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What do you call a building with upper floors overhanging lower ones?
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Dingbat
2017-12-01 05:34:20 UTC
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What do you call a building with upper floors overhanging lower ones?

Jettied?
Cantilevered?
Corbeled?

Slovak Radio Building - multistory with every higher floor overhanging its
lower floor:
Loading Image...
b***@aol.com
2017-12-01 06:01:15 UTC
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Post by Dingbat
What do you call a building with upper floors overhanging lower ones?
Jettied?
Cantilevered?
Corbeled?
Slovak Radio Building - multistory with every higher floor overhanging its
https://media.architecturaldigest.com/photos/5907a7d8ca0b76474b000f2e/master/w_640,c_limit/Ugliest%2520Skyscrapers%2520in%2520the%2520World%252014.jpg
An inverted pyramid (building).
Dingbat
2017-12-01 07:01:59 UTC
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Post by b***@aol.com
Post by Dingbat
What do you call a building with upper floors overhanging lower ones?
Jettied?
Cantilevered?
Corbeled?
Slovak Radio Building - multistory with every higher floor overhanging
https://media.architecturaldigest.com/photos/5907a7d8ca0b76474b000f2e/master/w_640,c_limit/Ugliest%2520Skyscrapers%2520in%2520the%2520World%252014.jpg
An inverted pyramid (building).
This one.

... and this one (a library at UCSD):
Loading Image...

Not every building with overhanging floors is shaped like an inverted
pyramid.
J. J. Lodder
2017-12-01 11:04:28 UTC
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Post by Dingbat
Post by b***@aol.com
Post by Dingbat
What do you call a building with upper floors overhanging lower ones?
Jettied?
Cantilevered?
Corbeled?
Slovak Radio Building - multistory with every higher floor overhanging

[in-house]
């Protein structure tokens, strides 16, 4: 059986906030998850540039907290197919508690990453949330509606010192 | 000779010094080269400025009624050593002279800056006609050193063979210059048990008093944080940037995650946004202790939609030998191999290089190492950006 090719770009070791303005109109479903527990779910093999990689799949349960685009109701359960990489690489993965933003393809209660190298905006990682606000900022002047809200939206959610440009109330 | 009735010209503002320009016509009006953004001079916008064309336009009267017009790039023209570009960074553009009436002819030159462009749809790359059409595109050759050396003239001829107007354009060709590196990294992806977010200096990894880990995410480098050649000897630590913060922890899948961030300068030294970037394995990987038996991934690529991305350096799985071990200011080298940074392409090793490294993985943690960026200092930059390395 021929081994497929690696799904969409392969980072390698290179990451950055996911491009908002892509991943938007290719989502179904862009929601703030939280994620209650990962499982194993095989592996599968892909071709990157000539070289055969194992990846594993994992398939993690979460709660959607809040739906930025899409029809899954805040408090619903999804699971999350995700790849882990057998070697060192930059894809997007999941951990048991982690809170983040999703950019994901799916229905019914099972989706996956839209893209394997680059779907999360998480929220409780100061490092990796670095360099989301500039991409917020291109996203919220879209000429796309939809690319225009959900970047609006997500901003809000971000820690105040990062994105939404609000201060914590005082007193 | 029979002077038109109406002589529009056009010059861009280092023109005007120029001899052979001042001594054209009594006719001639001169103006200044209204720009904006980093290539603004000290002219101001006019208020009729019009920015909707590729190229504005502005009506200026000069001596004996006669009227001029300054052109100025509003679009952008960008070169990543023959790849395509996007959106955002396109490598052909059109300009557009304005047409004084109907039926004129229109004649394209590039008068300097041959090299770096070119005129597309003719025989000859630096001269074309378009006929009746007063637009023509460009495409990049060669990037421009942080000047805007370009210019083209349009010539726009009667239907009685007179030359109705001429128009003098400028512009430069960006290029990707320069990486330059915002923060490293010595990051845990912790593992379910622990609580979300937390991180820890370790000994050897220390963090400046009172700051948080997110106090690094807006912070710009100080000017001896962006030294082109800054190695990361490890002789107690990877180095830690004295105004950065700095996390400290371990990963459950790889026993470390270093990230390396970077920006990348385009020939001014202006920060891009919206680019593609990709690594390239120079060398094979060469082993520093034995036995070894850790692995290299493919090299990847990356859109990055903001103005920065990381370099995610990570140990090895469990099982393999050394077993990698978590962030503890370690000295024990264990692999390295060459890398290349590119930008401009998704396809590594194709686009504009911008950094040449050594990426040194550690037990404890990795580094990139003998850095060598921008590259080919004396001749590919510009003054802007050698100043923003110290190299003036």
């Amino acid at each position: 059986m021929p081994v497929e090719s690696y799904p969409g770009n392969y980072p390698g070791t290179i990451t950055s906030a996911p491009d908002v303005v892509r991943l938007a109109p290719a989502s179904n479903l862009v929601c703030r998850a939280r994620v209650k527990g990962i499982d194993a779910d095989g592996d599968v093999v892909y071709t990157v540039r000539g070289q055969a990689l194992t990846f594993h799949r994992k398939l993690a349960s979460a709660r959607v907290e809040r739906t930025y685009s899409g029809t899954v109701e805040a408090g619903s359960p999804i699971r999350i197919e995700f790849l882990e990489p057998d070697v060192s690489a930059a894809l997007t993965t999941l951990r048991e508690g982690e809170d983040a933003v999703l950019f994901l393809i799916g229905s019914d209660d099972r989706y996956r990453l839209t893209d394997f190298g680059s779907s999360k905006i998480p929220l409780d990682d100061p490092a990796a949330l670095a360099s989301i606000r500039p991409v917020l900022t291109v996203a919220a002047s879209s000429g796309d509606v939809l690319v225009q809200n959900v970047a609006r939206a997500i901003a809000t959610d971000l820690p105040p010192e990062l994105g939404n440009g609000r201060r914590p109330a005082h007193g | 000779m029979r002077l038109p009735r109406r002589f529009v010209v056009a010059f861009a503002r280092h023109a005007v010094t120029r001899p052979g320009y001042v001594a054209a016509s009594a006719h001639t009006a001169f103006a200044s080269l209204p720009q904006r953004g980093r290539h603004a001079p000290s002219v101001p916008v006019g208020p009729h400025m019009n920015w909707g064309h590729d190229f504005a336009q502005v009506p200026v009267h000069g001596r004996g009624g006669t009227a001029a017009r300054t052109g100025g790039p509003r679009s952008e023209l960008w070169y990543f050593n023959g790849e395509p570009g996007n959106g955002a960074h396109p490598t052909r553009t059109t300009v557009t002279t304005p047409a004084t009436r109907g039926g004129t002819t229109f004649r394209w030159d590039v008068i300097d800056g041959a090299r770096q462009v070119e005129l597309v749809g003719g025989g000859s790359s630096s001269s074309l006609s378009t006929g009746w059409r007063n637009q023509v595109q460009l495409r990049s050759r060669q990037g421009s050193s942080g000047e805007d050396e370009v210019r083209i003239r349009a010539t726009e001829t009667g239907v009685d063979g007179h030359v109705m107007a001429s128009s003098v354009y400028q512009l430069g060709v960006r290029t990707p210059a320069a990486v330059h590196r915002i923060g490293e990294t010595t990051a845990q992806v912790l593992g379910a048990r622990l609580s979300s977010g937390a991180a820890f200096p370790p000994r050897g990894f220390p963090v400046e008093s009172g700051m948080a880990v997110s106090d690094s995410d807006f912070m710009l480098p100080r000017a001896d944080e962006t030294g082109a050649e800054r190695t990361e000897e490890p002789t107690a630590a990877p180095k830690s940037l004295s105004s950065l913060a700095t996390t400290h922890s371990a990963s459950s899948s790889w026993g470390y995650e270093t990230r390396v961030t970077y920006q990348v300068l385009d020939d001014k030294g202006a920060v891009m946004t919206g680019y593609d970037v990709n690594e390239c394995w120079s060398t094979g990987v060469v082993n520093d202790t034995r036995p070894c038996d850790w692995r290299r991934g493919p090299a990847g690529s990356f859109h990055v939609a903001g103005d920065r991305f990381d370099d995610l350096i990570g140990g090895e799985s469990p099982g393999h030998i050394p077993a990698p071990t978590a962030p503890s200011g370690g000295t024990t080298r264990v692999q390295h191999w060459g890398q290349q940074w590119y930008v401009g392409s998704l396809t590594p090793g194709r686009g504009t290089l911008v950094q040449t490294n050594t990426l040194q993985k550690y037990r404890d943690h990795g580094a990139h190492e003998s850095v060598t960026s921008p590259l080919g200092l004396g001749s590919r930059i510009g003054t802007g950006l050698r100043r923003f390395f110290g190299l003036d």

https://media.architecturaldigest.com/photos/5907a7d8ca0b76474b000f2e/mast
er/w_640,c_limit/Ugliest%2520Skyscrapers%2520in%2520the%2520World%252014
.jpg
Post by Dingbat
Post by b***@aol.com
An inverted pyramid (building).
This one.
https://en.wikipedia.org/wiki/File:Geisel_Library,_UCSD.jpg
Not every building with overhanging floors is shaped like an inverted
pyramid.
This a more conventional counterexample
<Loading Image...>
You can even have a cantilevered swimming pool
<Loading Image...>
which gives an entirely new interpretation of 'free horizon',

Jan
occam
2017-12-01 12:30:29 UTC
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Post by J. J. Lodder
You can even have a cantilevered swimming pool
<http://i.imgur.com/FdMWU.jpg>
which gives an entirely new interpretation of 'free horizon',
Ditto 'en plein air'. (Is that swimming pool open or covered?)
J. J. Lodder
2017-12-01 20:50:02 UTC
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Post by occam
Post by J. J. Lodder
You can even have a cantilevered swimming pool
<http://i.imgur.com/FdMWU.jpg>
which gives an entirely new interpretation of 'free horizon',
Ditto 'en plein air'. (Is that swimming pool open or covered?)
It's open. There isn't much need for covering in Spain,
and it doesn't look like many leaves will blow in.
The building is called 'The Hemeroscopium House'.
(supposedly from Greek, 'the place where the sun sets')

Surprisingly, it took only seven days to build.
(after a year of prefabricating the elements)
There are time lapse videos on the web,

Jan
Ross
2017-12-01 23:07:49 UTC
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Post by J. J. Lodder
Post by occam
Post by J. J. Lodder
You can even have a cantilevered swimming pool
<http://i.imgur.com/FdMWU.jpg>
which gives an entirely new interpretation of 'free horizon',
Ditto 'en plein air'. (Is that swimming pool open or covered?)
It's open. There isn't much need for covering in Spain,